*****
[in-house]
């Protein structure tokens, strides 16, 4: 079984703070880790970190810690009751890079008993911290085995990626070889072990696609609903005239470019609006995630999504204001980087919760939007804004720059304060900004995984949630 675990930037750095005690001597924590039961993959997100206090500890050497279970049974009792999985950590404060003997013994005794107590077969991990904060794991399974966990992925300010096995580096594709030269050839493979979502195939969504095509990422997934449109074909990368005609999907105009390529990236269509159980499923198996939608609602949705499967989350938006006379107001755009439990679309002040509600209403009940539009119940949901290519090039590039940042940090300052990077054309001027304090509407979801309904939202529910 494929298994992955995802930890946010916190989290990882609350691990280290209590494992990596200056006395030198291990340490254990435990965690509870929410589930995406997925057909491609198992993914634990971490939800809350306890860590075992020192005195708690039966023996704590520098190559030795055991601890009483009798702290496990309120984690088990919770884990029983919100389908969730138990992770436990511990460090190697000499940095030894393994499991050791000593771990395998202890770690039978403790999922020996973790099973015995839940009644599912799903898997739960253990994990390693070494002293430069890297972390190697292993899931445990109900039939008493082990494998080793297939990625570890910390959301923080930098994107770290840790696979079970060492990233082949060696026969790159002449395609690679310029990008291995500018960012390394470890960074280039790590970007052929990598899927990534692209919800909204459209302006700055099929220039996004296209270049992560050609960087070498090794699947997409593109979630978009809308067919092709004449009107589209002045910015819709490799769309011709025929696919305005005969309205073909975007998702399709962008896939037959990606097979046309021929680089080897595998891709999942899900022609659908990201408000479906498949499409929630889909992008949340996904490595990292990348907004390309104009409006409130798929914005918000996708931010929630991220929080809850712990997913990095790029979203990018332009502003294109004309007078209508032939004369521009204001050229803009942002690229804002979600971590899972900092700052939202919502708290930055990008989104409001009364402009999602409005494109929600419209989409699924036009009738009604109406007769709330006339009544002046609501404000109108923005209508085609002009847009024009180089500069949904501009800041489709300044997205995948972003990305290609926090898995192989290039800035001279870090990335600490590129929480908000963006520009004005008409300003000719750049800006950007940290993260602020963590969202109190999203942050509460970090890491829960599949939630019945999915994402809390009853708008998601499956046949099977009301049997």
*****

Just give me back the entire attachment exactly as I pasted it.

[in-house]
């Protein structure tokens, strides 16, 4: 079984703070880790970190810690009751890079008993911290085995990626070889072990696609609903005239470019609006995630999504204001980087919760939007804004720059304060900004995984949630 675990930037750095005690001597924590039961993959997100206090500890050497279970049974009792999985950590404060003997013994005794107590077969991990904060794991399974966990992925300010096995580096594709030269050839493979979502195939969504095509990422997934449109074909990368005609999907105009390529990236269509159980499923198996939608609602949705499967989350938006006379107001755009439990679309002040509600209403009940539009119940949901290519090039590039940042940090300052990077054309001027304090509407979801309904939202529910 494929298994992955995802930890946010916190989290990882609350691990280290209590494992990596200056006395030198291990340490254990435990965690509870929410589930995406997925057909491609198992993914634990971490939800809350306890860590075992020192005195708690039966023996704590520098190559030795055991601890009483009798702290496990309120984690088990919770884990029983919100389908969730138990992770436990511990460090190697000499940095030894393994499991050791000593771990395998202890770690039978403790999922020996973790099973015995839940009644599912799903898997739960253990994990390693070494002293430069890297972390190697292993899931445990109900039939008493082990494998080793297939990625570890910390959301923080930098994107770290840790696979079970060492990233082949060696026969790159002449395609690679310029990008291995500018960012390394470890960074280039790590970007052929990598899927990534692209919800909204459209302006700055099929220039996004296209270049992560050609960087070498090794699947997409593109979630978009809308067919092709004449009107589209002045910015819709490799769309011709025929696919305005005969309205073909975007998702399709962008896939037959990606097979046309021929680089080897595998891709999942899900022609659908990201408000479906498949499409929630889909992008949340996904490595990292990348907004390309104009409006409130798929914005918000996708931010929630991220929080809850712990997913990095790029979203990018332009502003294109004309007078209508032939004369521009204001050229803009942002690229804002979600971590899972900092700052939202919502708290930055990008989104409001009364402009999602409005494109929600419209989409699924036009009738009604109406007769709330006339009544002046609501404000109108923005209508085609002009847009024009180089500069949904501009800041489709300044997205995948972003990305290609926090898995192989290039800035001279870090990335600490590129929480908000963006520009004005008409300003000719750049800006950007940290993260602020963590969202109190999203942050509460970090890491829960599949939630019945999915994402809390009853708008998601499956046949099977009301049997």